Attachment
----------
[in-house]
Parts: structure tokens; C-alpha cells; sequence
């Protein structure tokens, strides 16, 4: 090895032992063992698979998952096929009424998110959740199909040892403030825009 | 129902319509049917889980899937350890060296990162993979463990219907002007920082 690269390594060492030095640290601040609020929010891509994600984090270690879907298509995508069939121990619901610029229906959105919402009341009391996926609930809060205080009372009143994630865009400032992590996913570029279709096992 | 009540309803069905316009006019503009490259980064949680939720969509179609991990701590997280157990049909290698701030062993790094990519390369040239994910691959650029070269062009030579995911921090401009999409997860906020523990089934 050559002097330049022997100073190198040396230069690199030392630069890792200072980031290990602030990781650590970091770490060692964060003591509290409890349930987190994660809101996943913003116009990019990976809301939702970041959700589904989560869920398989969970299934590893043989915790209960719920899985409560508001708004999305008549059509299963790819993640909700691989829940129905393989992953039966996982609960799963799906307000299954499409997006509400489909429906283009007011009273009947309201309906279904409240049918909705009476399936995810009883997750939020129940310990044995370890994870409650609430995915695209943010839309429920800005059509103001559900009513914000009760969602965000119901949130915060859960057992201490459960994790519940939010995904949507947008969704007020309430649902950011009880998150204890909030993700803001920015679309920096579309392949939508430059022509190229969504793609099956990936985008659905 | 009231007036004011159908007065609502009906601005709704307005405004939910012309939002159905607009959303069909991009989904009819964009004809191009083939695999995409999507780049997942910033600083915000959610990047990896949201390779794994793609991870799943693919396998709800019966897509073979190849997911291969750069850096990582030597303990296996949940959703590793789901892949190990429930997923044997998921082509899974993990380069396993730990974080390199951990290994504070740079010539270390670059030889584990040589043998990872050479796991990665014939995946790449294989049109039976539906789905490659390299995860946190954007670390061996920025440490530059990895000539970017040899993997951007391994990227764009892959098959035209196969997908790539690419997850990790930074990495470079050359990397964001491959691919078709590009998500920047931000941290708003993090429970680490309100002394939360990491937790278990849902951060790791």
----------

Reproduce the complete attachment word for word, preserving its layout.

[in-house]
Parts: structure tokens; C-alpha cells; sequence
């Protein structure tokens, strides 16, 4: 090895032992063992698979998952096929009424998110959740199909040892403030825009 | 129902319509049917889980899937350890060296990162993979463990219907002007920082 690269390594060492030095640290601040609020929010891509994600984090270690879907298509995508069939121990619901610029229906959105919402009341009391996926609930809060205080009372009143994630865009400032992590996913570029279709096992 | 009540309803069905316009006019503009490259980064949680939720969509179609991990701590997280157990049909290698701030062993790094990519390369040239994910691959650029070269062009030579995911921090401009999409997860906020523990089934 050559002097330049022997100073190198040396230069690199030392630069890792200072980031290990602030990781650590970091770490060692964060003591509290409890349930987190994660809101996943913003116009990019990976809301939702970041959700589904989560869920398989969970299934590893043989915790209960719920899985409560508001708004999305008549059509299963790819993640909700691989829940129905393989992953039966996982609960799963799906307000299954499409997006509400489909429906283009007011009273009947309201309906279904409240049918909705009476399936995810009883997750939020129940310990044995370890994870409650609430995915695209943010839309429920800005059509103001559900009513914000009760969602965000119901949130915060859960057992201490459960994790519940939010995904949507947008969704007020309430649902950011009880998150204890909030993700803001920015679309920096579309392949939508430059022509190229969504793609099956990936985008659905 | 009231007036004011159908007065609502009906601005709704307005405004939910012309939002159905607009959303069909991009989904009819964009004809191009083939695999995409999507780049997942910033600083915000959610990047990896949201390779794994793609991870799943693919396998709800019966897509073979190849997911291969750069850096990582030597303990296996949940959703590793789901892949190990429930997923044997998921082509899974993990380069396993730990974080390199951990290994504070740079010539270390670059030889584990040589043998990872050479796991990665014939995946790449294989049109039976539906789905490659390299995860946190954007670390061996920025440490530059990895000539970017040899993997951007391994990227764009892959098959035209196969997908790539690419997850990790930074990495470079050359990397964001491959691919078709590009998500920047931000941290708003993090429970680490309100002394939360990491937790278990849902951060790791």